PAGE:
Random process variation in Cds values can be distinguished from variations implemented intentionally to increase voltage withstand tuning by the magnitude of the maximum Cds variations. Thus, for the constituent transistors of a stack on a particular device, the largest Cds will be very close to the smallest Cds if the deviation is merely due to random process variations. For tuning a stack of j transistors, a size comparison (Cds(max)/Cds(min)−1) may be required to be at least j/200, or at least j/100, or at least j/50. Irrespective of j, a tuned stack of transistors may be required to have a Cds(max) that exceeds Cds(min) by at least 2%, at least 5%, or at least 10%, or at least 20%. Any of these limitations may be explicitly added to any claim of method, process or apparatus in order to distinguish incidental designs that are not intended to be encompassed by such claim.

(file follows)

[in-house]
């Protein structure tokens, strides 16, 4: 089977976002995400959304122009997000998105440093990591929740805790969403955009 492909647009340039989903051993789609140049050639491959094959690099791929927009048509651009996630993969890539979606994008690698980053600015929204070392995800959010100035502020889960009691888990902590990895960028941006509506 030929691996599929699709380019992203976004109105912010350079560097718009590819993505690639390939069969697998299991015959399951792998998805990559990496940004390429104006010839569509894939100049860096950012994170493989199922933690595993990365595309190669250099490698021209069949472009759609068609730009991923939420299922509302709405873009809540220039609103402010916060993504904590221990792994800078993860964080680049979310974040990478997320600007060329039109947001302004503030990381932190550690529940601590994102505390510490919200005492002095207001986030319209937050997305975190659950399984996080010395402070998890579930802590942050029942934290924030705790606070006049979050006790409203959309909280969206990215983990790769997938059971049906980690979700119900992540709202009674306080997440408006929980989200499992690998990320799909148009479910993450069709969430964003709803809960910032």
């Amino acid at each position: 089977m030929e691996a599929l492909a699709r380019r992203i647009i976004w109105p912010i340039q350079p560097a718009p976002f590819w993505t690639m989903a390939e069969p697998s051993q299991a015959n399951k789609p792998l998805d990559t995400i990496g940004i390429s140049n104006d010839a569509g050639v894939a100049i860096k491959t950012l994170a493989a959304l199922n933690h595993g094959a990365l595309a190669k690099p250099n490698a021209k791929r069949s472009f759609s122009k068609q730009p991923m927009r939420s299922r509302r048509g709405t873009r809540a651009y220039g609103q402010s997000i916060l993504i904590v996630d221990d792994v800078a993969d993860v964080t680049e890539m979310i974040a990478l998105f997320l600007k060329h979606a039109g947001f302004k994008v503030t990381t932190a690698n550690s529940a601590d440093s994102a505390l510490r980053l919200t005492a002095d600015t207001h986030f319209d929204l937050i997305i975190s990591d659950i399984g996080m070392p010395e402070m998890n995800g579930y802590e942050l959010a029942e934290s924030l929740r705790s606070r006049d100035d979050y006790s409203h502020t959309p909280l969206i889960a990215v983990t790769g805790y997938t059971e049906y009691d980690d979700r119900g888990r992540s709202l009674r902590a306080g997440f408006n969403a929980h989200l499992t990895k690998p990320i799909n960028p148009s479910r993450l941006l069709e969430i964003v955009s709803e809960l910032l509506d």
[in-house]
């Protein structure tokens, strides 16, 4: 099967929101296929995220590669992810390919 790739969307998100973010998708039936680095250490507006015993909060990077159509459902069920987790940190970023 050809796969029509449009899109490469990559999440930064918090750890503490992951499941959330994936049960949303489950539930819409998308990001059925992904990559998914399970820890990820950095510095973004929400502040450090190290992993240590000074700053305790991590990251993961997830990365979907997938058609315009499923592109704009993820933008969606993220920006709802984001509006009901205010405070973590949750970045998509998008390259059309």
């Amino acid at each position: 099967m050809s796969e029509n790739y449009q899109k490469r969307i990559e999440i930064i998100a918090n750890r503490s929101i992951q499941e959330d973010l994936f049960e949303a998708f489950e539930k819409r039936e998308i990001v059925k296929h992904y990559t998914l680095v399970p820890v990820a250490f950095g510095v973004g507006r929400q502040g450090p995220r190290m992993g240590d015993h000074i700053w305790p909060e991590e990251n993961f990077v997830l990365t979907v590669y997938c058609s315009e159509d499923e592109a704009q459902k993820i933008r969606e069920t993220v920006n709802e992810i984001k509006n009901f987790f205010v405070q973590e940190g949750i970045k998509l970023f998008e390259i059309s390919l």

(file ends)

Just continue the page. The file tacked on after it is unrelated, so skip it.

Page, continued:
Differences in net effective Cds values between adjacent pairs of transistors in a series stack may be required to be at least 0.5% for each of a majority of such adjacent pairs. Alternatively, differences in such net effective Cds values between adjacent pairs of transistors may be compared to a total Cpd (not including Cds constituents) for the internal node of the string that is between the transistors of such pair. The Cds differences may then be required to exceed the total Cpd for the node between them, for at least half, or for a majority, of such adjacent pairs. The calculation may also be made by averaging, such that a sum of Cds differences between all adjacent transistor pairs is required to exceed a sum of the total Cpd for the node(s) between such pairs.

Determining Cpd values